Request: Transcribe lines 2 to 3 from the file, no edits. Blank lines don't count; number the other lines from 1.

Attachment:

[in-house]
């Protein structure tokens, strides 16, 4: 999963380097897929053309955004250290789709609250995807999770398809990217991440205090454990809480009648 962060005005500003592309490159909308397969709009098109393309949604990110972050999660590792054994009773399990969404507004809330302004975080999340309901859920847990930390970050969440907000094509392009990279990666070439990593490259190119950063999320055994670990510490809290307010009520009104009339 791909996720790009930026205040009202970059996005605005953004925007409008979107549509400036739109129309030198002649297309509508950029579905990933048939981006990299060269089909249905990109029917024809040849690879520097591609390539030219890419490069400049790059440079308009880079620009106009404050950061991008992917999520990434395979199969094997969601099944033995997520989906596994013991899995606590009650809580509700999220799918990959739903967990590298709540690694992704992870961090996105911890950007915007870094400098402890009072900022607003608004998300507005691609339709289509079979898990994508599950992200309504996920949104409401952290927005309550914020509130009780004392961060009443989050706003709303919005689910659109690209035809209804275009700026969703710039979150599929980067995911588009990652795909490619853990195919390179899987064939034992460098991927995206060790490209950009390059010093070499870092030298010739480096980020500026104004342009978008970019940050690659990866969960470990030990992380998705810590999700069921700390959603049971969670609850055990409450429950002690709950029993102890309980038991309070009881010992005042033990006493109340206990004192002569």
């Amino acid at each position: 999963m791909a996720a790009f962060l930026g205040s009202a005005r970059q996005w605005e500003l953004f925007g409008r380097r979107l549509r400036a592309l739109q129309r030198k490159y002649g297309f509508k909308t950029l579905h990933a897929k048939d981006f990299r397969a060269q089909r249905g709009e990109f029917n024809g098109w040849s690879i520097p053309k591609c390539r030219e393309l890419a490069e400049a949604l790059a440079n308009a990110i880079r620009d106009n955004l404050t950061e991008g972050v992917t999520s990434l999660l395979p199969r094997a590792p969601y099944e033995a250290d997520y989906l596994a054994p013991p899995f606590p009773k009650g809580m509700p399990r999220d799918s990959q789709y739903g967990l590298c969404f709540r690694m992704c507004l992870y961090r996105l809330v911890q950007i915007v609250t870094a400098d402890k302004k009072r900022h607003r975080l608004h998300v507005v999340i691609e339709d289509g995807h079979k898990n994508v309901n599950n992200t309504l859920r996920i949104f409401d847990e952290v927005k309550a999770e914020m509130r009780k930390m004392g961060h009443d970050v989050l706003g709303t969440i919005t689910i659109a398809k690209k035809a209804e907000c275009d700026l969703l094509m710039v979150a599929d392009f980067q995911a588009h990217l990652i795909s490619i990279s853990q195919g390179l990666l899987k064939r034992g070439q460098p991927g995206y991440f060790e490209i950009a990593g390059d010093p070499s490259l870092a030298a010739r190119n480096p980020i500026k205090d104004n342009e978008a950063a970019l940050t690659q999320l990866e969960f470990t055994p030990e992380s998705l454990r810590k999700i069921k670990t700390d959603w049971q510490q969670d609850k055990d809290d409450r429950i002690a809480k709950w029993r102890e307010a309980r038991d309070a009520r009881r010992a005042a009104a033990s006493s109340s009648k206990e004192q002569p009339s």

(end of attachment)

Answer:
């Protein structure tokens, strides 16, 4: 999963380097897929053309955004250290789709609250995807999770398809990217991440205090454990809480009648 962060005005500003592309490159909308397969709009098109393309949604990110972050999660590792054994009773399990969404507004809330302004975080999340309901859920847990930390970050969440907000094509392009990279990666070439990593490259190119950063999320055994670990510490809290307010009520009104009339 791909996720790009930026205040009202970059996005605005953004925007409008979107549509400036739109129309030198002649297309509508950029579905990933048939981006990299060269089909249905990109029917024809040849690879520097591609390539030219890419490069400049790059440079308009880079620009106009404050950061991008992917999520990434395979199969094997969601099944033995997520989906596994013991899995606590009650809580509700999220799918990959739903967990590298709540690694992704992870961090996105911890950007915007870094400098402890009072900022607003608004998300507005691609339709289509079979898990994508599950992200309504996920949104409401952290927005309550914020509130009780004392961060009443989050706003709303919005689910659109690209035809209804275009700026969703710039979150599929980067995911588009990652795909490619853990195919390179899987064939034992460098991927995206060790490209950009390059010093070499870092030298010739480096980020500026104004342009978008970019940050690659990866969960470990030990992380998705810590999700069921700390959603049971969670609850055990409450429950002690709950029993102890309980038991309070009881010992005042033990006493109340206990004192002569």
């Amino acid at each position: 999963m791909a996720a790009f962060l930026g205040s009202a005005r970059q996005w605005e500003l953004f925007g409008r380097r979107l549509r400036a592309l739109q129309r030198k490159y002649g297309f509508k909308t950029l579905h990933a897929k048939d981006f990299r397969a060269q089909r249905g709009e990109f029917n024809g098109w040849s690879i520097p053309k591609c390539r030219e393309l890419a490069e400049a949604l790059a440079n308009a990110i880079r620009d106009n955004l404050t950061e991008g972050v992917t999520s990434l999660l395979p199969r094997a590792p969601y099944e033995a250290d997520y989906l596994a054994p013991p899995f606590p009773k009650g809580m509700p399990r999220d799918s990959q789709y739903g967990l590298c969404f709540r690694m992704c507004l992870y961090r996105l809330v911890q950007i915007v609250t870094a400098d402890k302004k009072r900022h607003r975080l608004h998300v507005v999340i691609e339709d289509g995807h079979k898990n994508v309901n599950n992200t309504l859920r996920i949104f409401d847990e952290v927005k309550a999770e914020m509130r009780k930390m004392g961060h009443d970050v989050l706003g709303t969440i919005t689910i659109a398809k690209k035809a209804e907000c275009d700026l969703l094509m710039v979150a599929d392009f980067q995911a588009h990217l990652i795909s490619i990279s853990q195919g390179l990666l899987k064939r034992g070439q460098p991927g995206y991440f060790e490209i950009a990593g390059d010093p070499s490259l870092a030298a010739r190119n480096p980020i500026k205090d104004n342009e978008a950063a970019l940050t690659q999320l990866e969960f470990t055994p030990e992380s998705l454990r810590k999700i069921k670990t700390d959603w049971q510490q969670d609850k055990d809290d409450r429950i002690a809480k709950w029993r102890e307010a309980r038991d309070a009520r009881r010992a005042a009104a033990s006493s109340s009648k206990e004192q002569p009339s």